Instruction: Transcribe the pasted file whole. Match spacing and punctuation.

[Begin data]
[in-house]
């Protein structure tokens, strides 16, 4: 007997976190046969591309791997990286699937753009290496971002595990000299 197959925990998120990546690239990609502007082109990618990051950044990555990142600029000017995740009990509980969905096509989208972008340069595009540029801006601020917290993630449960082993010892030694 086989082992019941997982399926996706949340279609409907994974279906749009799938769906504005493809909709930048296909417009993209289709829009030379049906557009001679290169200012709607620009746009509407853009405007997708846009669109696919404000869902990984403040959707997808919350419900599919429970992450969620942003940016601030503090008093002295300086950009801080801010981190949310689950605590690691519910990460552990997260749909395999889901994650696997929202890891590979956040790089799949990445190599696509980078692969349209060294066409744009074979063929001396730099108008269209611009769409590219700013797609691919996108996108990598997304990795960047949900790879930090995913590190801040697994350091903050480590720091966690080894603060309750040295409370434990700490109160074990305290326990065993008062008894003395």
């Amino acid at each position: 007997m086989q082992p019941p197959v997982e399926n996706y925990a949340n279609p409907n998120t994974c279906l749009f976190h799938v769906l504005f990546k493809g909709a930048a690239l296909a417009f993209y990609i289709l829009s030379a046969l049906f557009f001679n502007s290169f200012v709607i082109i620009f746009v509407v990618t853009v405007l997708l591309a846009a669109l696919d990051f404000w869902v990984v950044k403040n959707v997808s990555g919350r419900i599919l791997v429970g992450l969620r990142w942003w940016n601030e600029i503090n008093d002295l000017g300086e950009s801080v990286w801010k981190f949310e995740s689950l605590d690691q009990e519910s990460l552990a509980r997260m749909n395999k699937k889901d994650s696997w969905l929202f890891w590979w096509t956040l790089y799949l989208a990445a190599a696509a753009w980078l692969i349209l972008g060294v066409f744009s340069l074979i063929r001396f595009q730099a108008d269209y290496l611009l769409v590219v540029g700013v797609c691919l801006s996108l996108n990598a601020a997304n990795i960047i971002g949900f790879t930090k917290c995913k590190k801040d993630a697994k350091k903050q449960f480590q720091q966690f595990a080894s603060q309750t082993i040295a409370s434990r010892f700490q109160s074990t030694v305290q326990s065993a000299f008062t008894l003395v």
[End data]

[in-house]
């Protein structure tokens, strides 16, 4: 007997976190046969591309791997990286699937753009290496971002595990000299 197959925990998120990546690239990609502007082109990618990051950044990555990142600029000017995740009990509980969905096509989208972008340069595009540029801006601020917290993630449960082993010892030694 086989082992019941997982399926996706949340279609409907994974279906749009799938769906504005493809909709930048296909417009993209289709829009030379049906557009001679290169200012709607620009746009509407853009405007997708846009669109696919404000869902990984403040959707997808919350419900599919429970992450969620942003940016601030503090008093002295300086950009801080801010981190949310689950605590690691519910990460552990997260749909395999889901994650696997929202890891590979956040790089799949990445190599696509980078692969349209060294066409744009074979063929001396730099108008269209611009769409590219700013797609691919996108996108990598997304990795960047949900790879930090995913590190801040697994350091903050480590720091966690080894603060309750040295409370434990700490109160074990305290326990065993008062008894003395």
């Amino acid at each position: 007997m086989q082992p019941p197959v997982e399926n996706y925990a949340n279609p409907n998120t994974c279906l749009f976190h799938v769906l504005f990546k493809g909709a930048a690239l296909a417009f993209y990609i289709l829009s030379a046969l049906f557009f001679n502007s290169f200012v709607i082109i620009f746009v509407v990618t853009v405007l997708l591309a846009a669109l696919d990051f404000w869902v990984v950044k403040n959707v997808s990555g919350r419900i599919l791997v429970g992450l969620r990142w942003w940016n601030e600029i503090n008093d002295l000017g300086e950009s801080v990286w801010k981190f949310e995740s689950l605590d690691q009990e519910s990460l552990a509980r997260m749909n395999k699937k889901d994650s696997w969905l929202f890891w590979w096509t956040l790089y799949l989208a990445a190599a696509a753009w980078l692969i349209l972008g060294v066409f744009s340069l074979i063929r001396f595009q730099a108008d269209y290496l611009l769409v590219v540029g700013v797609c691919l801006s996108l996108n990598a601020a997304n990795i960047i971002g949900f790879t930090k917290c995913k590190k801040d993630a697994k350091k903050q449960f480590q720091q966690f595990a080894s603060q309750t082993i040295a409370s434990r010892f700490q109160s074990t030694v305290q326990s065993a000299f008062t008894l003395v």